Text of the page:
Within the past couple of weeks, students questioned if e-cigarettes should be regulated more by the government in our #DoNowECigs post. We asked students, Should e-cigarettes be regulated in the same way as traditional tobacco and conventional combustion cigarettes? Why or why not?
Today, the majority of people know the health risks behind smoking cigarettes. The FDA has placed laws on tobacco manufacture, distribution, and marketing, but does the new e-cigarette need to be restricted as well? Advertised as a harmless alternative to cigarettes, the e-cigarettes, or e-cigs, were introduced to the U.S. market in 2007 and has attracted 1.78 million adolescents across the nation. Some manufactures argue the e-cigarettes possess fewer toxins. In fact, some studies show e-cigs help long time smokers break the habit. However, scientists have found animal carcinogens, addictive components, and some even contained toxic chemicals used in antifreeze in the e-cigarettes. Currently there is a small amount of research and government regulation behind the e-cigarettes. Many people believe like Dr. Tom Frieden, director of the U.S. Centers for Disease Control and Prevention, the cigarette companies are merely generating another group of kids addicted to nicotine.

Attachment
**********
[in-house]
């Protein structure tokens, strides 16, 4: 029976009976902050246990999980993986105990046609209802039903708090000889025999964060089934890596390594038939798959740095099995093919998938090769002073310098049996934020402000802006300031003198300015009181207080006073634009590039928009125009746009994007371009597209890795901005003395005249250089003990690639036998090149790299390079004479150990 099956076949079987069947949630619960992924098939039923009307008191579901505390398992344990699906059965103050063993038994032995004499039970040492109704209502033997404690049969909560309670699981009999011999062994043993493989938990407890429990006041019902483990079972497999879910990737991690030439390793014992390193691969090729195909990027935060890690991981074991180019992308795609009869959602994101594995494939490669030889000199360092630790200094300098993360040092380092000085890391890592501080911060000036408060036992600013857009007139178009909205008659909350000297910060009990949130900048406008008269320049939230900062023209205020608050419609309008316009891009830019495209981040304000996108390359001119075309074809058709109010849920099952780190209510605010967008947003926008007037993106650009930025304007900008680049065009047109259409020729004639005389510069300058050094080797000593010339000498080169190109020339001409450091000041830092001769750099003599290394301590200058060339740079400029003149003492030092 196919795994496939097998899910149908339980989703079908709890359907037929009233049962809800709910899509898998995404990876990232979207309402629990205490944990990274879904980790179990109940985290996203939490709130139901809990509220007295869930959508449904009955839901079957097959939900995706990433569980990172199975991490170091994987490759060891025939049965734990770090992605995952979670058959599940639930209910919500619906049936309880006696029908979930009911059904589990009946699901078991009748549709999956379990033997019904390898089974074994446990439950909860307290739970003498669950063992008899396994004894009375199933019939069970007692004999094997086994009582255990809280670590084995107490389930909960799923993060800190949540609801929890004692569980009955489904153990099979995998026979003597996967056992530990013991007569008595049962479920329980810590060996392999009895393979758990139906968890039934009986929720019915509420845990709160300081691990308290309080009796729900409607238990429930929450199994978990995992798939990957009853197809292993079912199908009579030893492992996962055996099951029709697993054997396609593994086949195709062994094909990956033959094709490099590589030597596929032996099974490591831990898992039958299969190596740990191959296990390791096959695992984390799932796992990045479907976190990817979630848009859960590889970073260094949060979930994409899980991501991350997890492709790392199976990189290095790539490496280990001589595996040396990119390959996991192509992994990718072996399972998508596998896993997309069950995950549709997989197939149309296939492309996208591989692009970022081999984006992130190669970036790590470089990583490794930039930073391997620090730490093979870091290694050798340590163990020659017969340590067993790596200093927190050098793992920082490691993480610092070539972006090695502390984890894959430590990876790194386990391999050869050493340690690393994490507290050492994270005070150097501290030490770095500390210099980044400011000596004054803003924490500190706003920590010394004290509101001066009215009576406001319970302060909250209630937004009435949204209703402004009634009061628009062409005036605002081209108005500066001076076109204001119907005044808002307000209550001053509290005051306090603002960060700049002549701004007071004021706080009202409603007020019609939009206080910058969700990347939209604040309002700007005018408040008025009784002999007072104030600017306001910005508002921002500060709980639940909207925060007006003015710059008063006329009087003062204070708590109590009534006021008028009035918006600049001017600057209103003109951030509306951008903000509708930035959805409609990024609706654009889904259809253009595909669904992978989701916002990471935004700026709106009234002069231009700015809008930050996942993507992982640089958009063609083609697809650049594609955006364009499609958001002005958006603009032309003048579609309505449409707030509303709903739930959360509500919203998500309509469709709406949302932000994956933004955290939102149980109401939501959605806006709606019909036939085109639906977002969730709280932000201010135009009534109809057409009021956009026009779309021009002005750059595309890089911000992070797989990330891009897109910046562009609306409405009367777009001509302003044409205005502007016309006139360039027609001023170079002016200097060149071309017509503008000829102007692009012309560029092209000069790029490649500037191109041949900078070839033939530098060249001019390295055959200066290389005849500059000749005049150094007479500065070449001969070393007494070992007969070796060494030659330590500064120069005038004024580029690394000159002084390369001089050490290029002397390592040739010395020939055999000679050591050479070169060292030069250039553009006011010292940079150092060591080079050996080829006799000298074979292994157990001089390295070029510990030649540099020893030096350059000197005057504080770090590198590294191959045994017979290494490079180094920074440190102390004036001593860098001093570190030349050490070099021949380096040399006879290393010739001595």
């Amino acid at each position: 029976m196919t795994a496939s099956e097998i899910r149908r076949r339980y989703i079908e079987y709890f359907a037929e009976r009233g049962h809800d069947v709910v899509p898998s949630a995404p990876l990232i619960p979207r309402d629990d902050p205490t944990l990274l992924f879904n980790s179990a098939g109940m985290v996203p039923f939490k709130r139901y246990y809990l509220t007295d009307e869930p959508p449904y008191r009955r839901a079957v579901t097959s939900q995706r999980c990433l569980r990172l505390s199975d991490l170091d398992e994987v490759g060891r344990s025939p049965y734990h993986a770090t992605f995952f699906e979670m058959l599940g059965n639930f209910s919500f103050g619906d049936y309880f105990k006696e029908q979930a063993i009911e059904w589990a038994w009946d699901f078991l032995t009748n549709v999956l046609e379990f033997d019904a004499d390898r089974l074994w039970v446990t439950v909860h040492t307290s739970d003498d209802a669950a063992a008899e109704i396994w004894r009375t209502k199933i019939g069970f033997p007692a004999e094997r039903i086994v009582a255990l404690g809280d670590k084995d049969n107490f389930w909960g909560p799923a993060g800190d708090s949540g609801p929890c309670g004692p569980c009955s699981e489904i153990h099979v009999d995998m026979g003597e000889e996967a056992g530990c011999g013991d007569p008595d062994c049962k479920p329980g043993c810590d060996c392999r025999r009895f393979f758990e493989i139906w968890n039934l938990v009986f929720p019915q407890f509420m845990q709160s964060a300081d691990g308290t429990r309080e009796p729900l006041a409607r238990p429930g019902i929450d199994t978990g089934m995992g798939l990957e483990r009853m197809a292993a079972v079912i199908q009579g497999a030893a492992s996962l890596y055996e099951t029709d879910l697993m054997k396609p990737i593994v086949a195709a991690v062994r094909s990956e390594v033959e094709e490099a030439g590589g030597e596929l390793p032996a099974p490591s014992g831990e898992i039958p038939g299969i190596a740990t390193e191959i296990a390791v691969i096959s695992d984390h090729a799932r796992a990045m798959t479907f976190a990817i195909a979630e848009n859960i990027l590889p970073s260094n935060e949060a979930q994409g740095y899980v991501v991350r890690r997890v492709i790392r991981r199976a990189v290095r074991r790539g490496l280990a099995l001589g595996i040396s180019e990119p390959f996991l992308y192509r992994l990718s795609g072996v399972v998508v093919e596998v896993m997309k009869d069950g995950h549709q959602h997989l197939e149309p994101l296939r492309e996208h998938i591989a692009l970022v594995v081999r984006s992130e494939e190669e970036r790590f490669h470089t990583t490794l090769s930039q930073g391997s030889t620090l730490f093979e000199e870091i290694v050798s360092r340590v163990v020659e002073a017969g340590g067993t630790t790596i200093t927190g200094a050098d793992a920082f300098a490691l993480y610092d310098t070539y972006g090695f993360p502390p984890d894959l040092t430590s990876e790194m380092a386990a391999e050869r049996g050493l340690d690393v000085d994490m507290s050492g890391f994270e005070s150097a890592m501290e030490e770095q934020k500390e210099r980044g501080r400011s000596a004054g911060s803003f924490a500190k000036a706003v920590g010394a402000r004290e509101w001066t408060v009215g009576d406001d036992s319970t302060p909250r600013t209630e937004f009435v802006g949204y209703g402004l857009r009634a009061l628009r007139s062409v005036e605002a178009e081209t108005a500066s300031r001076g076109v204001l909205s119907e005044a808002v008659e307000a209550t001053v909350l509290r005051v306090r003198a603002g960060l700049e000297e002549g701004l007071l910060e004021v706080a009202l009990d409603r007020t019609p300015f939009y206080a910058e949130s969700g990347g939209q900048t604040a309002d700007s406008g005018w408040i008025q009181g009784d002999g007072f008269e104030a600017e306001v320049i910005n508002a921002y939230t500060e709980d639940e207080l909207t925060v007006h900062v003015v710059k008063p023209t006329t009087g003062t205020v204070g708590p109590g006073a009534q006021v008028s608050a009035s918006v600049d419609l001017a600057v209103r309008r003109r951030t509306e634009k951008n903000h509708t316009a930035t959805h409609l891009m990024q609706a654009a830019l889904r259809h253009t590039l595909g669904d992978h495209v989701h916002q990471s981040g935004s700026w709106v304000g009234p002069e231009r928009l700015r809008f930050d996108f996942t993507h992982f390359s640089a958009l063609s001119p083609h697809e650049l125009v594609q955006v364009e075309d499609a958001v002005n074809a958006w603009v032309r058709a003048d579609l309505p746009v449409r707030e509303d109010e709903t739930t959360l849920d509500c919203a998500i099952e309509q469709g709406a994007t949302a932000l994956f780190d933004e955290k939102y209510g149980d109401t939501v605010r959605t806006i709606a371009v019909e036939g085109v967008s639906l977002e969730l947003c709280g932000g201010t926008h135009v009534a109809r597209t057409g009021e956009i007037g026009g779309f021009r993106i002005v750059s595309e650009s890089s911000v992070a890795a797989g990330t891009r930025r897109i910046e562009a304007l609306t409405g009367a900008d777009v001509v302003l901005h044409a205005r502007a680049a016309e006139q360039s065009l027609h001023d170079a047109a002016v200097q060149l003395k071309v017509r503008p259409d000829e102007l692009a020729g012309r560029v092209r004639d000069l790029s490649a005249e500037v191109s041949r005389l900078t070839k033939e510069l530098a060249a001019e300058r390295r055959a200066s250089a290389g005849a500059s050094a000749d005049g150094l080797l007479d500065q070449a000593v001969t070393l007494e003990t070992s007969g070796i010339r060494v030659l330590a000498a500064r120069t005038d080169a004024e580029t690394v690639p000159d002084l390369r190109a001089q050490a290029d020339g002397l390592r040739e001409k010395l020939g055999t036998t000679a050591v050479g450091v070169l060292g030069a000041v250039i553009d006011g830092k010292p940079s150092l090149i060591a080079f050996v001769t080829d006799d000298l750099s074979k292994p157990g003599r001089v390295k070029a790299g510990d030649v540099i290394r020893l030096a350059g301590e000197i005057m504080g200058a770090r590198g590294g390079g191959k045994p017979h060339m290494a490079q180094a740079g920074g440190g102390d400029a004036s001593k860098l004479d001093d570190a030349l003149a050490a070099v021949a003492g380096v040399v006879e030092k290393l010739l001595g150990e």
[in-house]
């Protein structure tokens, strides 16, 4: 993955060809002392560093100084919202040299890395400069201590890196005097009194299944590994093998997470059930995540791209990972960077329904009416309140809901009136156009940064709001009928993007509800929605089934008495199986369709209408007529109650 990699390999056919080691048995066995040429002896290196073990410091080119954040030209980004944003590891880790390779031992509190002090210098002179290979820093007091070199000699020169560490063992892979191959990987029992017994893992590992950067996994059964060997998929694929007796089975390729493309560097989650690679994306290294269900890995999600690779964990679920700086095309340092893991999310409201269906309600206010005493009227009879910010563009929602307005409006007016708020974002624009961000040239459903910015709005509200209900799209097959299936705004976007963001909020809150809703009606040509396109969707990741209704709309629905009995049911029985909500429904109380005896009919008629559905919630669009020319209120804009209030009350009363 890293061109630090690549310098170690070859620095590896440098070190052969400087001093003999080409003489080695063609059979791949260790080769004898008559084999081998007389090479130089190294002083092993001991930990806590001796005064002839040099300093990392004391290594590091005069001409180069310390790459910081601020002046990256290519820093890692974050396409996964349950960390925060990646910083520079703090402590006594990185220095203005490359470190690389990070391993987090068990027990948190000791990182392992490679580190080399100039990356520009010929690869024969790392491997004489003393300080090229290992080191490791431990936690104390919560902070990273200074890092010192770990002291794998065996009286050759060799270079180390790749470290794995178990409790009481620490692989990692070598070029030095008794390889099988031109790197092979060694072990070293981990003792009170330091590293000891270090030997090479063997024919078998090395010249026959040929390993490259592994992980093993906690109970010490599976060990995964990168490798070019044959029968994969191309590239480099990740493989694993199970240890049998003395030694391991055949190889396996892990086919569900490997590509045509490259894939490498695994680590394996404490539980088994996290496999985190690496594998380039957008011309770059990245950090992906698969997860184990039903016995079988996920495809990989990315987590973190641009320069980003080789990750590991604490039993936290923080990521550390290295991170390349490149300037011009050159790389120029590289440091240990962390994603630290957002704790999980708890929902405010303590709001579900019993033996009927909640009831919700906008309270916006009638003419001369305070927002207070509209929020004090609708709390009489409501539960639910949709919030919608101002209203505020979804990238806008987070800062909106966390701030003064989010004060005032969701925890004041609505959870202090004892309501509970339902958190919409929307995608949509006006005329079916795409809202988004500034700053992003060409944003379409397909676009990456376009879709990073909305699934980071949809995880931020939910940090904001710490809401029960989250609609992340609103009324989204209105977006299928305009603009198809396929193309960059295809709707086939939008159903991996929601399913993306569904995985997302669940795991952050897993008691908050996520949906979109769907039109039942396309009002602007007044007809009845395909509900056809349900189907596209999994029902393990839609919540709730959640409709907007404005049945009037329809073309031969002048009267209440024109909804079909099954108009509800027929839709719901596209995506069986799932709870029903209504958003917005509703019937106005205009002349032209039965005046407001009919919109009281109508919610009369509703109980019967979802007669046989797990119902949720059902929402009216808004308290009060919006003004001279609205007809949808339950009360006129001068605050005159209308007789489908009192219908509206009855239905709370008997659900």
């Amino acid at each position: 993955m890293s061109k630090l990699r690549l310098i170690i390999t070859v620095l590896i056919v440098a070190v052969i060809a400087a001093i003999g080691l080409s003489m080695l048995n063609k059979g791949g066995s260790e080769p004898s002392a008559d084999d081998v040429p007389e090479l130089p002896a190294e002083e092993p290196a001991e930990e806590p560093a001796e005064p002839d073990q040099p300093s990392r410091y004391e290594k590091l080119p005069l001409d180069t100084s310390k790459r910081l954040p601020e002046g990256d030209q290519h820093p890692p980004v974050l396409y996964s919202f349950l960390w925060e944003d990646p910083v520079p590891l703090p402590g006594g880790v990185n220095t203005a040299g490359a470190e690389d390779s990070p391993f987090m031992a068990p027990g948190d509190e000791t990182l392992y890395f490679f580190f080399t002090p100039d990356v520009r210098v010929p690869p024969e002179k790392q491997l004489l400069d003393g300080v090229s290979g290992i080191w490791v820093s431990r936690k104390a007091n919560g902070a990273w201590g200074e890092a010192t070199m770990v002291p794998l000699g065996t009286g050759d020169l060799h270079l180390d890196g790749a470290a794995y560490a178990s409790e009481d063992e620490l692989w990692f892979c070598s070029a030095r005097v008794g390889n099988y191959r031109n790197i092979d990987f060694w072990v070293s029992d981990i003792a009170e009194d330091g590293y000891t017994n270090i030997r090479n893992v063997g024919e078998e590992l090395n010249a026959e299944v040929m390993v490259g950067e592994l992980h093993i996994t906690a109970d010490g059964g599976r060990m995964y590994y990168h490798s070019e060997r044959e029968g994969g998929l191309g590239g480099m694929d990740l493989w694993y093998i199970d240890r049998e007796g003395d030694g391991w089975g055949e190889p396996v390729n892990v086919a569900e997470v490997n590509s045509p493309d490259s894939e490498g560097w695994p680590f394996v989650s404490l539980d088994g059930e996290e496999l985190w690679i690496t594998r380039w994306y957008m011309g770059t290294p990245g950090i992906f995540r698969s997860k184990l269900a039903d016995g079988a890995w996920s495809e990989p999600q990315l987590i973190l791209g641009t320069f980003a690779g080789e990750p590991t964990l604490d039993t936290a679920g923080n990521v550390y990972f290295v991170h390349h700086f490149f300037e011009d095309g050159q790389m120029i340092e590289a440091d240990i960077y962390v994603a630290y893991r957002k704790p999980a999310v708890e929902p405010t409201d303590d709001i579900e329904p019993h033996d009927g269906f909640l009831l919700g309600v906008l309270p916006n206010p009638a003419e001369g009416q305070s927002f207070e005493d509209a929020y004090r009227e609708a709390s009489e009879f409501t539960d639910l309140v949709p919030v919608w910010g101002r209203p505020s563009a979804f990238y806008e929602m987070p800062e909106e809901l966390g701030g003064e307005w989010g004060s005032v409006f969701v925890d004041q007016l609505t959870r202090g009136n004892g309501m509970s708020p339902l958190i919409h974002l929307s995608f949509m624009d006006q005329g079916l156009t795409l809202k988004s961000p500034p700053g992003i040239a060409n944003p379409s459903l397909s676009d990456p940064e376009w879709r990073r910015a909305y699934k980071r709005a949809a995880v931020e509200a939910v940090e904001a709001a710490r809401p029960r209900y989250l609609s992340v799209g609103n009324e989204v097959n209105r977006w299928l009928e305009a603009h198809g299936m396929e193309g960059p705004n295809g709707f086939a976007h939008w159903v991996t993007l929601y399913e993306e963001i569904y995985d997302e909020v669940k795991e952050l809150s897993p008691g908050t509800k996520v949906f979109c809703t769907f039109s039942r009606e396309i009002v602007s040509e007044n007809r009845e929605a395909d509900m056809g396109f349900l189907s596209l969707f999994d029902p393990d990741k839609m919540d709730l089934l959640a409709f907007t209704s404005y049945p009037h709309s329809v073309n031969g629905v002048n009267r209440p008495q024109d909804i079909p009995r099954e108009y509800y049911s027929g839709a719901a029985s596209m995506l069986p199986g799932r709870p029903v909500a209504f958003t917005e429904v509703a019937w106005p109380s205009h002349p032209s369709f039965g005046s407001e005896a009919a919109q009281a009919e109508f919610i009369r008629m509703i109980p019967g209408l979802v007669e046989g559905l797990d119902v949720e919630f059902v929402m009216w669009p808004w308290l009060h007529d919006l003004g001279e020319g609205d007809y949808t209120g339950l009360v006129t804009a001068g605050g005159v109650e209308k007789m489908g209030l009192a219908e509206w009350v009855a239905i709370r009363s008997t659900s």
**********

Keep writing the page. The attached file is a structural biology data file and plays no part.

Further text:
Students discussed a wide variety of points, from potential health risks to how e-cigarettes may impact youth. The majority of students, however, agreed that the government needs to place regulation to ensure adolescents don’t get addicted at a young age.
Should the government restrict them?
Students debated back and forth about if the government should treat e-cigs the same as cigarettes.
— Thong Hoang (@ThongHoang8) April 18, 2014
— creid (@CR_559) April 23, 2014
— αѕ∂fgнʝкℓ ιт'ѕ тяσиg (@UmNoStop_) April 28, 2014
— Nathan Nann (@nathan_nann) April 18, 2014
Many believed the government should place an age limit on e-cigs to protect youth.
— Justin Li (@Taka272014) April 21, 2014
— Antony cadenas (@CadenasTony) April 18, 2014
The impact your health
Others expressed their concern about the unknown health risks behind e-cigs.
— Chadric Aquino (@ChadricAquino1) April 21, 2014
— Chris Castro (@Chris95er) April 18, 2014
It’s their decision
Others believed people will smoke not matter the regulations placed on either product.
— kris b (@krisb474) April 23, 2014
— Winnie He (@WinnieHe6) April 18, 2014
Will this lead to more drugs?
Some questioned whether the e-cigarettes will only encourage more youth to smoke.
— Vanessa J. Lon (@lon_vanessa) April 18, 2014
— Benjamin Anderson (@Banderson579) April 25, 2014
Many argued that we need to conduct more research about the e-cigarettes before making new rules.
— Rebecca Schwab (@Becatha) April 18, 2014
— Natalie H. (@nhartman16) April 24, 2014
It’s just greed
One student discussed how the e-cigarette is just another way for companies to make money.
— Scotty Hong (@hong_hongscotty) April 18, 2014